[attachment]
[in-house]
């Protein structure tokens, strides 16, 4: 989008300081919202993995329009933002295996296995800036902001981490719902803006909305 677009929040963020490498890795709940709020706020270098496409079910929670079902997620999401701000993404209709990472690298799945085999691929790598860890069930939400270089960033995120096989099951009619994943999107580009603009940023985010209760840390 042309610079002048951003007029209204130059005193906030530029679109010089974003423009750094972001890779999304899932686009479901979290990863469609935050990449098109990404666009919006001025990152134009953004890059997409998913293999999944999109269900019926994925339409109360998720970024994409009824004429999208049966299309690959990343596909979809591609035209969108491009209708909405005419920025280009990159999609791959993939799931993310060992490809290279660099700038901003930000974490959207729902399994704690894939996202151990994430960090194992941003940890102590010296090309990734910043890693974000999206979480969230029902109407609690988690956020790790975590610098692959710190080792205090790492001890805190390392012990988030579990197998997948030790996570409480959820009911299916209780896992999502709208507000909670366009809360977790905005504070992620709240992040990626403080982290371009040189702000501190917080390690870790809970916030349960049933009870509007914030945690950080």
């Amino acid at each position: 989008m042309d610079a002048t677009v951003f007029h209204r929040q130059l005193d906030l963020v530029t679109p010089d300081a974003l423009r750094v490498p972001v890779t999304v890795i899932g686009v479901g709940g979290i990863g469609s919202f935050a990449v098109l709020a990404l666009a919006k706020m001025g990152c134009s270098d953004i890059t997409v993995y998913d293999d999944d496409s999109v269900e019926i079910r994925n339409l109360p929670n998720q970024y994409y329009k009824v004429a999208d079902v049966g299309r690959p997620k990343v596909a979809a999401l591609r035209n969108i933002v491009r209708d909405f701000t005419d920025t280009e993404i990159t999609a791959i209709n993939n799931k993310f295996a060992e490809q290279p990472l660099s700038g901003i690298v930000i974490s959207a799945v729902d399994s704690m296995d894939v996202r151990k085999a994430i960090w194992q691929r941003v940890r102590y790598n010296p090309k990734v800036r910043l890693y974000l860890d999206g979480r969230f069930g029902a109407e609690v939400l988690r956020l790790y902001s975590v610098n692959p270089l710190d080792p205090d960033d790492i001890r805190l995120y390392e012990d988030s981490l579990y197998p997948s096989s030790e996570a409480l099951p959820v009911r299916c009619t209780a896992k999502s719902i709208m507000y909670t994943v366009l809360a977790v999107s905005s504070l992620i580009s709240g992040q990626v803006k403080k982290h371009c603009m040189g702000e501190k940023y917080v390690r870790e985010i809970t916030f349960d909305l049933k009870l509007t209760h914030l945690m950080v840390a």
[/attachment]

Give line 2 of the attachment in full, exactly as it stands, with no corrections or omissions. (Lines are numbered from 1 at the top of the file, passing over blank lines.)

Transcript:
């Protein structure tokens, strides 16, 4: 989008300081919202993995329009933002295996296995800036902001981490719902803006909305 677009929040963020490498890795709940709020706020270098496409079910929670079902997620999401701000993404209709990472690298799945085999691929790598860890069930939400270089960033995120096989099951009619994943999107580009603009940023985010209760840390 042309610079002048951003007029209204130059005193906030530029679109010089974003423009750094972001890779999304899932686009479901979290990863469609935050990449098109990404666009919006001025990152134009953004890059997409998913293999999944999109269900019926994925339409109360998720970024994409009824004429999208049966299309690959990343596909979809591609035209969108491009209708909405005419920025280009990159999609791959993939799931993310060992490809290279660099700038901003930000974490959207729902399994704690894939996202151990994430960090194992941003940890102590010296090309990734910043890693974000999206979480969230029902109407609690988690956020790790975590610098692959710190080792205090790492001890805190390392012990988030579990197998997948030790996570409480959820009911299916209780896992999502709208507000909670366009809360977790905005504070992620709240992040990626403080982290371009040189702000501190917080390690870790809970916030349960049933009870509007914030945690950080």